As long as that's the case I can see no pressing need for using any other aeration method or especially the decidedly suspect olive oil idea.  Such things come under the category of 'worry'...something I have learned to avoid in brewing.

The Pub / Re: Help Save Colorado Beer Culture
« on: February 20, 2010, 01:50:28 PM »
I guess I am still trying to determine what will be different for craft beer.  Currently - no craft beer in grocery or convenience stores.  With these bills - potentially still no craft beer in grocery or convenience stores.  How does this hurt craft beer?

Exactly.  Not being in CO his doesn't directly affect me, although I forsee that retail laws in my home state will probably change to allow grocery store/convenience store sales sometime in the future.

This really does look like a non-issue though, and I would agree that I don't understand how this would harm "craft" beer.  It may even help it.

Commercial Beer Reviews / Re: Yeungling Bock
« on: February 19, 2010, 06:42:20 PM »
As an original native of eastern PA I feel I must point out that it's "Yuengling" or our more affectionate pet name "Schuylkill Sludge"  ;)

LOL.  Thanks for the's true that 100 out of 17 people are dyslexic.  :o

As far as the "pet name"....Why is it that the 'local 'brew always seems to get the least respect when in general it's true that it's at least as good aor usually better than the national competition???? 

Seems like the young'uns have always bought into the national brand hype.  A friend of mine swore by Budweiser, while callinhg his local brew (which was Rolling Rock) "weazle-piss".  Seems to me more the opposite was true.

Anyway, the fact that this brewery is still around after 180+ years (and still privately owned in family hands and thriving and expanding to boot!) must mean they've been doing something right.  I say Viva the Little Guy.

I've been drinking Yuengling for many many years (almost 40 years in fact), and would never have considered their beer 'sludge', at least not the Chesterfield Ale or the Porter (which were the ones that attracted my interest all those years ago).

They always were,  and remain,  very well made beers.  When the prices doubled overnight in the late 70's (they got 'hip') it didn't was still one of the best bargains out there for the quality.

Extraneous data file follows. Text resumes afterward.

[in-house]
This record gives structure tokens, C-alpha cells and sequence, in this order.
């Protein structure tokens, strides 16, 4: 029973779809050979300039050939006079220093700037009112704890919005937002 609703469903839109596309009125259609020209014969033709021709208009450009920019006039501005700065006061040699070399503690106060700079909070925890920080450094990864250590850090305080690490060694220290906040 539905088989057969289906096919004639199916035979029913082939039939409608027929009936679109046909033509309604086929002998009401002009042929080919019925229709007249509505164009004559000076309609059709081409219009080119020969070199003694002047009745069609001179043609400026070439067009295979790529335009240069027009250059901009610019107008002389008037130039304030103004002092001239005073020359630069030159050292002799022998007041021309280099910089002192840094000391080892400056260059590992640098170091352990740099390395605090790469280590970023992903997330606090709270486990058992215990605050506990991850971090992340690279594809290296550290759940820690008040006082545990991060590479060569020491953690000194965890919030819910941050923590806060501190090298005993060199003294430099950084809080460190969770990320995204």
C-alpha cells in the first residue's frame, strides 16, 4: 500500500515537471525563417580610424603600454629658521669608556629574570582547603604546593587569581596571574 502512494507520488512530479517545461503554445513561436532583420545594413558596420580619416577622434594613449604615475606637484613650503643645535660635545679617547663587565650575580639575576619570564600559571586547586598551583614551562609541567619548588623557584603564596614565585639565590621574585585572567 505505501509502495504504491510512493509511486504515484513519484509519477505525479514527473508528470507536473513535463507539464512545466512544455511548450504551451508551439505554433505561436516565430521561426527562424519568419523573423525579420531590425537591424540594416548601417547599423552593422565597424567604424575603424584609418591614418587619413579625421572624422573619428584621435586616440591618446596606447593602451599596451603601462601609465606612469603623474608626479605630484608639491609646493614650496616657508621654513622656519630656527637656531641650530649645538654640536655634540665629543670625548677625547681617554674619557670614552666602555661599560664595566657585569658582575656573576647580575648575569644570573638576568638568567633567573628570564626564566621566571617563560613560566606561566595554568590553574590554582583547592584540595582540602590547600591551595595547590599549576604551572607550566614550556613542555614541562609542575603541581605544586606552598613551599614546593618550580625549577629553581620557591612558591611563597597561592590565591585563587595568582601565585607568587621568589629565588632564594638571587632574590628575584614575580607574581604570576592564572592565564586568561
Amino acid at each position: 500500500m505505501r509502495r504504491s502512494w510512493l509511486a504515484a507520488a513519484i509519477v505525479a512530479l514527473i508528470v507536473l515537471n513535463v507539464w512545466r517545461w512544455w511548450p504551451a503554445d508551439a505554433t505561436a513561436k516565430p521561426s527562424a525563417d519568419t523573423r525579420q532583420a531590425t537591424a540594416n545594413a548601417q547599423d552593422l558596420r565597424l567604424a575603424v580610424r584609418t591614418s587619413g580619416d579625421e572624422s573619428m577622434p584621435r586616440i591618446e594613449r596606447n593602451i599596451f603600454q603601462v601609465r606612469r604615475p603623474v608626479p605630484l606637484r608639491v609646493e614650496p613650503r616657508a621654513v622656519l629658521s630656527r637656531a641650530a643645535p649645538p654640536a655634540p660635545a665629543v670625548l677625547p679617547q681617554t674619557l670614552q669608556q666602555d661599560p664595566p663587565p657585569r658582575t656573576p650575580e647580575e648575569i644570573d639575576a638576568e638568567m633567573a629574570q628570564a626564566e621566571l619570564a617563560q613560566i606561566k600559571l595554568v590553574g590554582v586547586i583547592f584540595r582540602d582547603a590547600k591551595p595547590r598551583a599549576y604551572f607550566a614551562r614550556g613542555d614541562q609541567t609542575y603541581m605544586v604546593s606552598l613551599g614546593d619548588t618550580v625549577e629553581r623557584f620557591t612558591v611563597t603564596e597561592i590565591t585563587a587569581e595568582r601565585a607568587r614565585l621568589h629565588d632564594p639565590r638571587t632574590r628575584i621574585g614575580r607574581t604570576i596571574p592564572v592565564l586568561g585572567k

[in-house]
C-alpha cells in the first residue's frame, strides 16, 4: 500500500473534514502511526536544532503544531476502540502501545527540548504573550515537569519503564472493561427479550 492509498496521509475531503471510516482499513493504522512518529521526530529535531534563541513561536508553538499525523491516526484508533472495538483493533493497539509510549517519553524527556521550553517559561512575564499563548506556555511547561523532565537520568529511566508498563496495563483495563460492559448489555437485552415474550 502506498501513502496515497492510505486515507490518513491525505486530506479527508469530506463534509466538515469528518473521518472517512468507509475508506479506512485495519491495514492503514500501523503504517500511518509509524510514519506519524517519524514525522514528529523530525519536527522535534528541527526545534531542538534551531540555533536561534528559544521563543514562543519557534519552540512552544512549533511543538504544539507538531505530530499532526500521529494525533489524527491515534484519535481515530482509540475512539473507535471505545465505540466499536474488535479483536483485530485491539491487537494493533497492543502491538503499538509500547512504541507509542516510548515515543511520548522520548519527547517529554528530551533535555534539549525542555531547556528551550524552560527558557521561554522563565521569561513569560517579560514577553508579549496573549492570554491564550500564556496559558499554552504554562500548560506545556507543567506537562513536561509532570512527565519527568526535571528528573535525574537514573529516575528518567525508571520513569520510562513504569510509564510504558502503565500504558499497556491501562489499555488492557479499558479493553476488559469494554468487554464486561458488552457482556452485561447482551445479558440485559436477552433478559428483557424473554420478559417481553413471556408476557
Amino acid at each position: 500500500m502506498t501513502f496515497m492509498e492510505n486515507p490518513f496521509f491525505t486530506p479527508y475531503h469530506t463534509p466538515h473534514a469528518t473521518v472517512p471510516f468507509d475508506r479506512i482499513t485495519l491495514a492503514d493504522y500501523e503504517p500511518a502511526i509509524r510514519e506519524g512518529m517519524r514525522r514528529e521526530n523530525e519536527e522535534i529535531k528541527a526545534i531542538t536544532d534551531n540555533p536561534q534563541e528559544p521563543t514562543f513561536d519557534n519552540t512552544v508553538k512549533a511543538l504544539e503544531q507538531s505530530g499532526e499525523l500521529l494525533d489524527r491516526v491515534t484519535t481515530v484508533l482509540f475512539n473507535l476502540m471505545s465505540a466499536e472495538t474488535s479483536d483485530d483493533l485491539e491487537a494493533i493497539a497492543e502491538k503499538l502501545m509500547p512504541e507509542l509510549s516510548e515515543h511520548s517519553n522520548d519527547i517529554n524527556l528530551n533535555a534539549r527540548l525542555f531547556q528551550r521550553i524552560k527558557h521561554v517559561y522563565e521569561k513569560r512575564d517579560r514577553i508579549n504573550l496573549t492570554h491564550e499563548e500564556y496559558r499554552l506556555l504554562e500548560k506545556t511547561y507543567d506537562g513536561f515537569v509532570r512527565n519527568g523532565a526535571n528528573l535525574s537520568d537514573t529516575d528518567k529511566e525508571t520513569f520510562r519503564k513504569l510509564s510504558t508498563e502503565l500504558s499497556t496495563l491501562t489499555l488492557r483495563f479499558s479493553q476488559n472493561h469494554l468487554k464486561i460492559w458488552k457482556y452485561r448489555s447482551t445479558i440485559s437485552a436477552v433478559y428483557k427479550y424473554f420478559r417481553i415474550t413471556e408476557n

The Bock is icing on the cake.  Yuengling absolutely deserves the resurgence they've enjoyed in the last 35 years.  I hope they're still around and family owned to celebrate their 200th!!!  (and since I'll be looking at the southern border of 80,  I hope I have enough strength then to raise a glass!)

The Pub / Re: Help Save Colorado Beer Culture
« on: February 19, 2010, 06:30:07 PM »
It's all a matter of perspective, I guess.  Here in NJ, a lot of us are hoping for future availability of beer in grocery and convenience stores.

Quite frankly, I don't see how it is a bad thing to have such availability.  And I don't buy into the whole 'Beer Wars" premise to begin with (I wasn't crazy about the movie) so maybe I'm biased.  Besides, such a move wouldn't (I assume) affect availability of a wider variety of beers in the traditional and established outlets.

So overall, wider availability in general seems more like a positive than a negative.

In any case, I don't live in Colorado... so whatever happens, I wish y'all luck and hope for the best outcome that serves the common good.

Commercial Beer Reviews / Re: Yeungling Bock
« on: February 19, 2010, 07:25:14 AM »
definitely +1...I am delighted to see the return of this beer.  When I first started enjoying beer,  most of the big American breweries were still making an interpretation of  bock beer.

In fact, the first sixpack of beer I ever bought for myself...back in 1969... was Pabst Bock.  This revival brew from Yeungling reminds me a lot of that dark, lightly roasty  bock that Pabst used to make.
They definitely have a winner here...flavorful and very refreshing.  I so rarely buy commercial beer, but I'm glad the retro style packaging caught my eye.  I'd have been sorry to miss this nice brew.

General Homebrew Discussion / Re: PA -vs- IPA
« on: February 17, 2010, 04:53:59 PM »
... beer styles are starting to vary a lot more across the board.  You can't really compare EC to WC anymore.  There are also midwest breweries making big slap you in the face IPAs and such.

Beer "styles" have always varied a lot across the board.  The subcategories that have come into being in the last 20 years or so are all artificial anyway.
Any given "style" has always varied to one degree or another depending on who made the beer.   In the case of the topic of the thread, they're all IPA, just variations on a theme.  I have never liked trying to recategorize the "style" into separate East Coast/West Coast/ English definitions, because as has been pointed out, there are no real rules for this is the whim of the brewer.

It's just us finnicky homebrewers (in the USA in particular) that seem to feel a need to define each and every variant of a "style"  and call it a new "style".
It's rather funny, actually.   

The Pub / Re: A newer, helathier Weaze.
« on: February 16, 2010, 08:40:23 PM »
Good luck man...I'm doing something similar myself right now.  So far down 10lbs....hang in there...the first week is the toughest.

A word of advice...get your carbs from veggies rather than grains, bread, pasta,  or potatoes, and it goes a LOT faster.  And when you reintroduce the grain and starch based carbs, watch the portions, and you'll be fine.

Getting older with a slowed metabolism sucks.